Association of dietary patterns with components of metabolic syndrome and inflammation among middle-aged and older adults with metabolic syndrome in Taiwan

Ahmad Syauqy, Chien Yeh Hsu, Hsiao Hsien Rau, Jane C.J. Chao

Research output: Contribution to journalArticle

16 Citations (Scopus)

Abstract

This study examined the correlation of dietary patterns with components of metabolic syndrome (MetS) and inflammation among middle-aged and older adults with MetS in Taiwan. This cross-sectional study used data from the Mei Jau International Health Management Institution in Taiwan between 2004 and 2013. A total of 26,016 subjects aged 35 years and above were selected for analysis. MetS was defined according to the International Diabetes Federation. Three dietary patterns were identified by principal component analysis. High intake of a meat–instant food dietary pattern (rich in animal protein, saturated fat, sweets, sodium, and food additives) was positively associated with components of MetS and C-reactive protein (CRP), while high intake of a vege–seafood dietary pattern (rich in dietary fiber, vitamins, minerals, and unsaturated fat) or a cereal–dairy dietary pattern (rich in dietary fiber, antioxidants, phytochemicals, complex carbohydrate, prebiotics, and probiotics) was inversely associated with components of MetS and CRP. Our findings suggested that intake of a vege–seafood dietary pattern or a cereal–dairy dietary pattern decreased the risk of developing MetS and inflammation among middle-aged and older adults with MetS.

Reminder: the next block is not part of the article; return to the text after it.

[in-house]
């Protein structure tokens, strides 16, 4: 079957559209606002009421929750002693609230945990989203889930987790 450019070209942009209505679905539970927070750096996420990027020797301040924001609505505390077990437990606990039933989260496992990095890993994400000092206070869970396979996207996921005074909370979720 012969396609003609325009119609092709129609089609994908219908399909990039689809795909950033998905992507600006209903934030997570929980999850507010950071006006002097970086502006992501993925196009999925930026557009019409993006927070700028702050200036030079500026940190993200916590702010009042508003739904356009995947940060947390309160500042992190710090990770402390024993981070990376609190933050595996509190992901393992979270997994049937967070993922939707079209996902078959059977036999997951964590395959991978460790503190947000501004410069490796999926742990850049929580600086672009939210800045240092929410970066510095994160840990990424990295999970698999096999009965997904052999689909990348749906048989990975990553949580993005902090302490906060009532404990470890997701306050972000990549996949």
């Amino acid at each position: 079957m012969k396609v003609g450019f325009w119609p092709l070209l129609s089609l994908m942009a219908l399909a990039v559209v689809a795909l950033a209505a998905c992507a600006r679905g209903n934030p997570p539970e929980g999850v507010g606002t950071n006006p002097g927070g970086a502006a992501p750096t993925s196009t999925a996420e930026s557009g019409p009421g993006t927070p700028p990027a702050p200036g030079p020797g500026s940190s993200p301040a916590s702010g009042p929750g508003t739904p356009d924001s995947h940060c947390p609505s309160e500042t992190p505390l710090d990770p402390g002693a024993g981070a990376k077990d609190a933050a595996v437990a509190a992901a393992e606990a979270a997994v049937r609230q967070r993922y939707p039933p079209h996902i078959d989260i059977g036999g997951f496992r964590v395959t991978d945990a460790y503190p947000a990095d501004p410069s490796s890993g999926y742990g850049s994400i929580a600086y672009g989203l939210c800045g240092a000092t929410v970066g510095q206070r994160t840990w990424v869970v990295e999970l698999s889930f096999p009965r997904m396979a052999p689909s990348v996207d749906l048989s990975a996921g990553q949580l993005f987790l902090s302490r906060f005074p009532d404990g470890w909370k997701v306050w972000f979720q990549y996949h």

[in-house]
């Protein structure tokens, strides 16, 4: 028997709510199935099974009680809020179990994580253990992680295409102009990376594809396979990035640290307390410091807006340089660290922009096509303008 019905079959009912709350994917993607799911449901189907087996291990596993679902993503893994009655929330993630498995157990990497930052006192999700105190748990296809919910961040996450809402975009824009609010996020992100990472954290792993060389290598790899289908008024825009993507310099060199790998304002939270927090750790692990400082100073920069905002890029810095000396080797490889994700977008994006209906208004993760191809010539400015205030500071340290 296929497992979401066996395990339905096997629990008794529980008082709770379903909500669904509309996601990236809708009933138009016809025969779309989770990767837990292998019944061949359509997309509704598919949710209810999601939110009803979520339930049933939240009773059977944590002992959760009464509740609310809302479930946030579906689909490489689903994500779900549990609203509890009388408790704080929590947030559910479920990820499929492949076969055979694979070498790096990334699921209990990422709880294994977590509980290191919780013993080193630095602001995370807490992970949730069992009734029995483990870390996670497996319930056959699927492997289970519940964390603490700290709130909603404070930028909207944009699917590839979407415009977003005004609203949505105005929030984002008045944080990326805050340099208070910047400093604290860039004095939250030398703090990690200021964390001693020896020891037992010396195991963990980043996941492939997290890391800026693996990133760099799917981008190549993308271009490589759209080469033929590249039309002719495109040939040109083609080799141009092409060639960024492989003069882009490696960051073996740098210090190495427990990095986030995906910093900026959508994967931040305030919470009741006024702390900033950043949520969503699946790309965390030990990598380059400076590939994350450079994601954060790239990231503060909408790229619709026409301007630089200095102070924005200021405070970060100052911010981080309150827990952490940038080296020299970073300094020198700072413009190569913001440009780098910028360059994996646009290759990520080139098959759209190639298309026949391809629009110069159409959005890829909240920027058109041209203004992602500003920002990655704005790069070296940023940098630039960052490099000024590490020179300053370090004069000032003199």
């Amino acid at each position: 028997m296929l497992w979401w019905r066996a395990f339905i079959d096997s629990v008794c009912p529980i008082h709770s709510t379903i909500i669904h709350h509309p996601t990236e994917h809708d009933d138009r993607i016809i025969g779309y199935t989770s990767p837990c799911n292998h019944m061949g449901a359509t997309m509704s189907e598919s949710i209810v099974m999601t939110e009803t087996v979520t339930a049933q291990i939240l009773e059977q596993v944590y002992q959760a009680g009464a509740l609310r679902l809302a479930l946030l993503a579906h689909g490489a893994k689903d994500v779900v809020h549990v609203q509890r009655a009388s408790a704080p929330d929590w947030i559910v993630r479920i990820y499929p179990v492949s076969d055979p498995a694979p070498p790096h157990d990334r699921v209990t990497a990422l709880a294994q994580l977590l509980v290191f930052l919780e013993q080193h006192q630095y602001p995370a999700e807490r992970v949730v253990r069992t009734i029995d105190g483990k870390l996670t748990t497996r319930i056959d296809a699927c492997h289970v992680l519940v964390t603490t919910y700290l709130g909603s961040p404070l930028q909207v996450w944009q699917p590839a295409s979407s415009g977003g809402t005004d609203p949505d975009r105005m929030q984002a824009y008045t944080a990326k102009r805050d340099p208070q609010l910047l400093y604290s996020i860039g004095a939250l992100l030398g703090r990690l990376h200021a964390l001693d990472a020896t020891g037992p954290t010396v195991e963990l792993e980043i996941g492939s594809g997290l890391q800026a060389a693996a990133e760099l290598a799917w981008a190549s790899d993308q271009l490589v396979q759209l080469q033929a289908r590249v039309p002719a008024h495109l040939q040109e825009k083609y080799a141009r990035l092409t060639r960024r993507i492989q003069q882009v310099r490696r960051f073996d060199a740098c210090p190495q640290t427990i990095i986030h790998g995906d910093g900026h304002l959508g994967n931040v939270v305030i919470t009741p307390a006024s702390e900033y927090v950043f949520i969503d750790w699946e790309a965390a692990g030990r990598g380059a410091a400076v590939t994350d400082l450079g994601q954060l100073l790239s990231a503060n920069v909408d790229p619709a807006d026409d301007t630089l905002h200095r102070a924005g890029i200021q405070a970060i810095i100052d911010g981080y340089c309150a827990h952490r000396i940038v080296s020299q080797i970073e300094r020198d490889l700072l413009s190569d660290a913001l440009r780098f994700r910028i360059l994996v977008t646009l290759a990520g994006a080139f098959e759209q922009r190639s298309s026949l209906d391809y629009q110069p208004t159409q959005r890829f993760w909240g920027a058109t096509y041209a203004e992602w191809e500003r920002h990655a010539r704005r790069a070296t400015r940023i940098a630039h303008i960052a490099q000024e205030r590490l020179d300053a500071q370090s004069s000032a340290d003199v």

Original languageEnglish
Article number143
JournalNutrients
Volume10
Issue number2
DOIs
Publication statusPublished - Feb 1 2018

Keywords

  • Dietary patterns
  • Inflammation
  • Metabolic syndrome
  • Taiwan
  • Life Style
  • Metabolic Syndrome/epidemiology
  • Prevalence
  • Humans
  • Middle Aged
  • Male
  • Inflammation/epidemiology
  • Nutrition Assessment
  • Cholesterol/blood
  • Fatty Acids, Unsaturated/administration & dosage
  • Adult
  • Biomarkers/blood
  • Female
  • Cross-Sectional Studies
  • Dietary Fiber/administration & dosage
  • Taiwan/epidemiology
  • Diet
  • Trace Elements/administration & dosage
  • Triglycerides/blood
  • Aged
  • C-Reactive Protein/metabolism
  • Vitamins/administration & dosage

ASJC Scopus subject areas

  • Food Science
  • Nutrition and Dietetics

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